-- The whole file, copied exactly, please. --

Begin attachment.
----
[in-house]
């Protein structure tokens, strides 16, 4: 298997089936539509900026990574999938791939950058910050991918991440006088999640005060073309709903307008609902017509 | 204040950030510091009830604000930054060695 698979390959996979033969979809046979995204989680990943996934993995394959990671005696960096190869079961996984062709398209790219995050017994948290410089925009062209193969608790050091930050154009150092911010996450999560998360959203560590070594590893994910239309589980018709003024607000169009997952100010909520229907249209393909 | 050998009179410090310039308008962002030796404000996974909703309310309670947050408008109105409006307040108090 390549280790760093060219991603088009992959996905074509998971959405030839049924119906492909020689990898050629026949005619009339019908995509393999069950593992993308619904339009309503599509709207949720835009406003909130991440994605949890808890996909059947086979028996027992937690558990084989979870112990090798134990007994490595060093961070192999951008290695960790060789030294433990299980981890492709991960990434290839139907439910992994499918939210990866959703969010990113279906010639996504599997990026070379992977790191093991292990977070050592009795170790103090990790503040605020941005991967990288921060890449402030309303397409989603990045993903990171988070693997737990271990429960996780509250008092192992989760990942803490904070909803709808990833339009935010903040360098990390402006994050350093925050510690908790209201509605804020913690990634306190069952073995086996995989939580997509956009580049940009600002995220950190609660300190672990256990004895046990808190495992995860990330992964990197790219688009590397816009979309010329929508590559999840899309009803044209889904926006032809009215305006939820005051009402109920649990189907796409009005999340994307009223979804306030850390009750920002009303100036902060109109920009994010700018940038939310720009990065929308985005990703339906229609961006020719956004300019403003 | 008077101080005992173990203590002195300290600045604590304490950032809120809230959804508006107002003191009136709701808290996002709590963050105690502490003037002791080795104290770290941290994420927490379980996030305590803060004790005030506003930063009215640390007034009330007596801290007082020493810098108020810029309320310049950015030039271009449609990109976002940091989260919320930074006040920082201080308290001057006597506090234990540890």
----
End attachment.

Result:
[in-house]
């Protein structure tokens, strides 16, 4: 298997089936539509900026990574999938791939950058910050991918991440006088999640005060073309709903307008609902017509 | 204040950030510091009830604000930054060695 698979390959996979033969979809046979995204989680990943996934993995394959990671005696960096190869079961996984062709398209790219995050017994948290410089925009062209193969608790050091930050154009150092911010996450999560998360959203560590070594590893994910239309589980018709003024607000169009997952100010909520229907249209393909 | 050998009179410090310039308008962002030796404000996974909703309310309670947050408008109105409006307040108090 390549280790760093060219991603088009992959996905074509998971959405030839049924119906492909020689990898050629026949005619009339019908995509393999069950593992993308619904339009309503599509709207949720835009406003909130991440994605949890808890996909059947086979028996027992937690558990084989979870112990090798134990007994490595060093961070192999951008290695960790060789030294433990299980981890492709991960990434290839139907439910992994499918939210990866959703969010990113279906010639996504599997990026070379992977790191093991292990977070050592009795170790103090990790503040605020941005991967990288921060890449402030309303397409989603990045993903990171988070693997737990271990429960996780509250008092192992989760990942803490904070909803709808990833339009935010903040360098990390402006994050350093925050510690908790209201509605804020913690990634306190069952073995086996995989939580997509956009580049940009600002995220950190609660300190672990256990004895046990808190495992995860990330992964990197790219688009590397816009979309010329929508590559999840899309009803044209889904926006032809009215305006939820005051009402109920649990189907796409009005999340994307009223979804306030850390009750920002009303100036902060109109920009994010700018940038939310720009990065929308985005990703339906229609961006020719956004300019403003 | 008077101080005992173990203590002195300290600045604590304490950032809120809230959804508006107002003191009136709701808290996002709590963050105690502490003037002791080795104290770290941290994420927490379980996030305590803060004790005030506003930063009215640390007034009330007596801290007082020493810098108020810029309320310049950015030039271009449609990109976002940091989260919320930074006040920082201080308290001057006597506090234990540890």